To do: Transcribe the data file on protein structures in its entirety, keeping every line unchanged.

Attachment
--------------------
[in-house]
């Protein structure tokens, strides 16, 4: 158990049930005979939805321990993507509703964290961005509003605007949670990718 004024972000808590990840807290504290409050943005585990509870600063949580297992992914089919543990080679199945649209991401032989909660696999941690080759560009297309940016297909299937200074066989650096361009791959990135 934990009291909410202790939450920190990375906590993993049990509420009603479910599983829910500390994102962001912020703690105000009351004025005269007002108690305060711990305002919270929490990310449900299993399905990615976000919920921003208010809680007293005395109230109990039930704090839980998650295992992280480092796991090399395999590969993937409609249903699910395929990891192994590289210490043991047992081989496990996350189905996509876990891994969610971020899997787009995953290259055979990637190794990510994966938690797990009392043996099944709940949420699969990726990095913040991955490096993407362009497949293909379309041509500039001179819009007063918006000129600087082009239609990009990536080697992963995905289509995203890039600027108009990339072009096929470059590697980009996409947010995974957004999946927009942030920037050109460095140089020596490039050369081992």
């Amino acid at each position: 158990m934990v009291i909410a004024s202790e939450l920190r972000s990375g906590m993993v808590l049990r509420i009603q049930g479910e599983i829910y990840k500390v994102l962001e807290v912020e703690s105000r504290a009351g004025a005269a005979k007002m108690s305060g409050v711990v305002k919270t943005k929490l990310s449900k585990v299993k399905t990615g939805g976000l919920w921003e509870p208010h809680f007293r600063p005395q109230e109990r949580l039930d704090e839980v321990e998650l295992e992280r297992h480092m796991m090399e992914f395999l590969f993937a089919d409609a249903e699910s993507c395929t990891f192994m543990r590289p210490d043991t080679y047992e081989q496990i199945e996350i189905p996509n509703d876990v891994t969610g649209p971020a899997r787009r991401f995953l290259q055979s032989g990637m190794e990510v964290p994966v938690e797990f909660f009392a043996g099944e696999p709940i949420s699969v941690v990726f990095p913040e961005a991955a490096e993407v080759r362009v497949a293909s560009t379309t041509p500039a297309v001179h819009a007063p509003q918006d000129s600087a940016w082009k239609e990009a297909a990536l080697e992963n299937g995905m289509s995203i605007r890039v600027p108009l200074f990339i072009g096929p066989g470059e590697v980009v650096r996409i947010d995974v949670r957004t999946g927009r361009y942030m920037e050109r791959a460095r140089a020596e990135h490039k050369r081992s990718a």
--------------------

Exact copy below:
[in-house]
């Protein structure tokens, strides 16, 4: 158990049930005979939805321990993507509703964290961005509003605007949670990718 004024972000808590990840807290504290409050943005585990509870600063949580297992992914089919543990080679199945649209991401032989909660696999941690080759560009297309940016297909299937200074066989650096361009791959990135 934990009291909410202790939450920190990375906590993993049990509420009603479910599983829910500390994102962001912020703690105000009351004025005269007002108690305060711990305002919270929490990310449900299993399905990615976000919920921003208010809680007293005395109230109990039930704090839980998650295992992280480092796991090399395999590969993937409609249903699910395929990891192994590289210490043991047992081989496990996350189905996509876990891994969610971020899997787009995953290259055979990637190794990510994966938690797990009392043996099944709940949420699969990726990095913040991955490096993407362009497949293909379309041509500039001179819009007063918006000129600087082009239609990009990536080697992963995905289509995203890039600027108009990339072009096929470059590697980009996409947010995974957004999946927009942030920037050109460095140089020596490039050369081992």
């Amino acid at each position: 158990m934990v009291i909410a004024s202790e939450l920190r972000s990375g906590m993993v808590l049990r509420i009603q049930g479910e599983i829910y990840k500390v994102l962001e807290v912020e703690s105000r504290a009351g004025a005269a005979k007002m108690s305060g409050v711990v305002k919270t943005k929490l990310s449900k585990v299993k399905t990615g939805g976000l919920w921003e509870p208010h809680f007293r600063p005395q109230e109990r949580l039930d704090e839980v321990e998650l295992e992280r297992h480092m796991m090399e992914f395999l590969f993937a089919d409609a249903e699910s993507c395929t990891f192994m543990r590289p210490d043991t080679y047992e081989q496990i199945e996350i189905p996509n509703d876990v891994t969610g649209p971020a899997r787009r991401f995953l290259q055979s032989g990637m190794e990510v964290p994966v938690e797990f909660f009392a043996g099944e696999p709940i949420s699969v941690v990726f990095p913040e961005a991955a490096e993407v080759r362009v497949a293909s560009t379309t041509p500039a297309v001179h819009a007063p509003q918006d000129s600087a940016w082009k239609e990009a297909a990536l080697e992963n299937g995905m289509s995203i605007r890039v600027p108009l200074f990339i072009g096929p066989g470059e590697v980009v650096r996409i947010d995974v949670r957004t999946g927009r361009y942030m920037e050109r791959a460095r140089a020596e990135h490039k050369r081992s990718a």